How to build Wicking Garden Beds – Part 2

In my previous post, we constructed the base of some self watering wicking garden beds (you can read all about it here).  We made our wicking beds out of old railway sleepers, recycled corrugated iron and other timber we had lying around.  You can make wicking beds out of anything suitable for holding the weight of the gravel and water you plan on putting in them.

The next step is to line the beds with some cardboard or old carpet underlay to protect the water proofing plastic liner.

How to build a wicking garden bed

Cardboard can be used to line wicking beds

If you have some old carpet underlay, you can use it to line the beds.  Most underlay provides a good base that is resistant to rotting quickly.  It doesn’t have to be pretty – just cover the base.

How to build a wicking garden bed

Old carpet underlay is ideal for lining wicking beds

The next step is to line the base with a waterproof membrane.  We initially priced pond plastic, but it is incredibly expensive.  A suitable alternative is builder’s plastic.  We bought a large roll, which we doubled over to give two layers.  The tape holds the plastic in place while we fill it.

How to build a wicking bed

Builders plastic is held in place temporarily with masking tape

Now comes the fun part.  Time to fill the beds with gravel.  We constructed a ramp to make it easier to run the wheelbarrow up and tip gravel into the beds.  This is done in stages.  Firstly a 100mm layer of gravel is put into the base of the beds.  We used 20mm recycled concrete for our gravel bed, mainly because it was extremely cheap.

A temporary ramp for the wheelbarrow helps when filling the beds

After you have a 100mm gravel base, it is time to put in the irrigation pipe.  We used standard 50mm PVC pipe and brackets for the filler tube  or riser.  To distribute the water quickly and evenly through the bed, some 50mm Agricultural Pipe (ag pipe or drainage pipe) was curled around the bed.  The PVC fittings were glued, using PVC glue, however the ag pipe was simply taped to the PVC pipe using cloth tape.

How to build a wicking bed

The Ag Pipe is laid on a 100mm bed of gravel.

Once the filler pipe and ag pipe is in position, the hard work begins.  If you’re able to hire a strapping young lad for this part of the process, then that makes life a lot easier.  We enlisted the help of a friend’s 15 year old and in a few hours of intense labour, managed to fill three of the new beds with gravel to the required depth.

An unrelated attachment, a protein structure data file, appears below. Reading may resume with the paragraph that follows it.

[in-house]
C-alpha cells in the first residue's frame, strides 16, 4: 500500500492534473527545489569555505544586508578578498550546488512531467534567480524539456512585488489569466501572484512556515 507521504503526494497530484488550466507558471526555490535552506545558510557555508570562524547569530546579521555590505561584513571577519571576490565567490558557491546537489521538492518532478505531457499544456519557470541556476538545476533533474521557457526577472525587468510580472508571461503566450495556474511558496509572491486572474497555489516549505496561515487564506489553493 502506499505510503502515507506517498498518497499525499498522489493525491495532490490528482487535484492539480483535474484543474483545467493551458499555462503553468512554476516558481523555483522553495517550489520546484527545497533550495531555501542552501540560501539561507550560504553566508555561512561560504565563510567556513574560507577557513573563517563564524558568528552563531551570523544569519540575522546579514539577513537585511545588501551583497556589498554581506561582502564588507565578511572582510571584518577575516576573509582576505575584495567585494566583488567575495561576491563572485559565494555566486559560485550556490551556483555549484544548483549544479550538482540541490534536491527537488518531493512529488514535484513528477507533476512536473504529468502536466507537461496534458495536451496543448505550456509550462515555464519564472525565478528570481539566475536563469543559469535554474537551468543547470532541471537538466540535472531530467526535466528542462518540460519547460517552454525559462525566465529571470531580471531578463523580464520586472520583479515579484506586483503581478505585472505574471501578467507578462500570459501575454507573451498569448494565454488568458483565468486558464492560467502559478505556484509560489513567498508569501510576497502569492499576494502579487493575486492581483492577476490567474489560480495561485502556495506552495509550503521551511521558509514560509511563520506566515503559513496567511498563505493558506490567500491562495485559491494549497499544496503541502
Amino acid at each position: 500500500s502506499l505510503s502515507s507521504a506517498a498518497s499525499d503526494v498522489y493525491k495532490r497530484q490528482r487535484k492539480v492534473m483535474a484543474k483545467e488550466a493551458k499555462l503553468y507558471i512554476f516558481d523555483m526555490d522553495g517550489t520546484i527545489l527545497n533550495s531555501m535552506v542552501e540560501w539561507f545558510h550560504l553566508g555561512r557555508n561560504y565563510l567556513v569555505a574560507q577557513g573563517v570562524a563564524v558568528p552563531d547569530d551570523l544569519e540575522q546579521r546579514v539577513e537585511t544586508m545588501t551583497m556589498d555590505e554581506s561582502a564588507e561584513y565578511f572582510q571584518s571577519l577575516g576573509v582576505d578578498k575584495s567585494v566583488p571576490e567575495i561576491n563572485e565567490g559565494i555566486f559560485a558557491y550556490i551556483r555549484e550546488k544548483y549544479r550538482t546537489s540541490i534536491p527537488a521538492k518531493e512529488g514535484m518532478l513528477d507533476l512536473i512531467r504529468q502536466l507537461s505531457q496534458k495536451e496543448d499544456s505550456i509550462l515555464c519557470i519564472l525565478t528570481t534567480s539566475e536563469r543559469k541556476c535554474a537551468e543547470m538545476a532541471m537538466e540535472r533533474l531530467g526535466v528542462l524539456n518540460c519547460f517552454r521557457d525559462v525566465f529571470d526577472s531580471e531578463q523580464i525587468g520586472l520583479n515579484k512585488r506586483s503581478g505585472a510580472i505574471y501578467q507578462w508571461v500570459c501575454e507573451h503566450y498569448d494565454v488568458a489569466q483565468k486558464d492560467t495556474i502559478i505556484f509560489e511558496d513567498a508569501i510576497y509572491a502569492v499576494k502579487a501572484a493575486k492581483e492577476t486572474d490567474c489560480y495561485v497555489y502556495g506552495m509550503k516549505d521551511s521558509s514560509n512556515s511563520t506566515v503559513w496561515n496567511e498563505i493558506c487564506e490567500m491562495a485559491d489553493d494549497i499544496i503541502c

How to build a wicking garden bed

Filling wicking beds with gravel is easy if you have a helper

With the gravel filled to the required depth, it is a good idea to check for level.  You can do this with a fancy sirit level, or by filling the beds with water.

The next step is to put a drain in the beds.  We used a 12mm irrigation pipe, protected by a 19mm pipe.  Some old pantyhose over the end stops mosquitoes from breeding in the beds.

The half inch irrigation pipe is protected by the 1 inch pressure pipe offcut

The drain is hard to spot, and the pantyhose mesh stops mosquitos from entering the beds

Once you have the drain installed it is time to put some weed mat or shade cloth over the gravel.  This helps keep the soil on the top from disappearing into the gravel.  It also allows the moisture to wick into the soil.

Finally it is now time to fill the top third of the beds with soil.  Again it is handy to hire a strapping young assistant for this process, but if you don’t have one to hand, I’d suggest gently asking the person who desired the beds to be built to lend a hand..

How to build a wicking bed

Do not offer advice during this phase of the construction – or you might find yourself wearing some of the wonderful compost!

We were fortunate to source some of the most expensive compost in the world for our garden beds. You buy good quality horse food, and process it through the said horse. Then you mix it with fine quality straw, that is used for a short period as a soft bed, before the horse wees and tramples it into the mud. This product is then turned and mushed for a few days before you rake it and apply it to your garden beds.

How to build a wicking garden bed

Alternating layers of soil and compost helps build organic matter in the wicking beds

And you’re done.  If you’re like us, it will be just in time for winter – a particularly difficult time to grow anything on the Rock Farm.  I guess it doesn’t matter when you finish your project… it is just important that one day you do finish… even if it is 18 months after you started!!!